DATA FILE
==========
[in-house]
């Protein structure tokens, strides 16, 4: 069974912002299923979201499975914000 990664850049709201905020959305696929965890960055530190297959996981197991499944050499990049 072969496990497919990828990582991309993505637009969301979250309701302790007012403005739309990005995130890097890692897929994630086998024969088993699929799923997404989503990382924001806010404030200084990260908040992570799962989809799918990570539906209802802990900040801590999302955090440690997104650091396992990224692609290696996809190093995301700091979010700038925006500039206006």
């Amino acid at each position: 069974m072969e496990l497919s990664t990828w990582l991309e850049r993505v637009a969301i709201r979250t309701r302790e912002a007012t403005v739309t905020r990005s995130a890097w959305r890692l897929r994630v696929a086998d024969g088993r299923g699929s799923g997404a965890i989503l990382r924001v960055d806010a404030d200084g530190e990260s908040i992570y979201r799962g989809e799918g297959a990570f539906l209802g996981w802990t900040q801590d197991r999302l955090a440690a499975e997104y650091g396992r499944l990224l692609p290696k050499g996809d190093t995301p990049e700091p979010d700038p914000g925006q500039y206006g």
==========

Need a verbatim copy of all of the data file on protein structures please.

[in-house]
């Protein structure tokens, strides 16, 4: 069974912002299923979201499975914000 990664850049709201905020959305696929965890960055530190297959996981197991499944050499990049 072969496990497919990828990582991309993505637009969301979250309701302790007012403005739309990005995130890097890692897929994630086998024969088993699929799923997404989503990382924001806010404030200084990260908040992570799962989809799918990570539906209802802990900040801590999302955090440690997104650091396992990224692609290696996809190093995301700091979010700038925006500039206006």
């Amino acid at each position: 069974m072969e496990l497919s990664t990828w990582l991309e850049r993505v637009a969301i709201r979250t309701r302790e912002a007012t403005v739309t905020r990005s995130a890097w959305r890692l897929r994630v696929a086998d024969g088993r299923g699929s799923g997404a965890i989503l990382r924001v960055d806010a404030d200084g530190e990260s908040i992570y979201r799962g989809e799918g297959a990570f539906l209802g996981w802990t900040q801590d197991r999302l955090a440690a499975e997104y650091g396992r499944l990224l692609p290696k050499g996809d190093t995301p990049e700091p979010d700038p914000g925006q500039y206006g």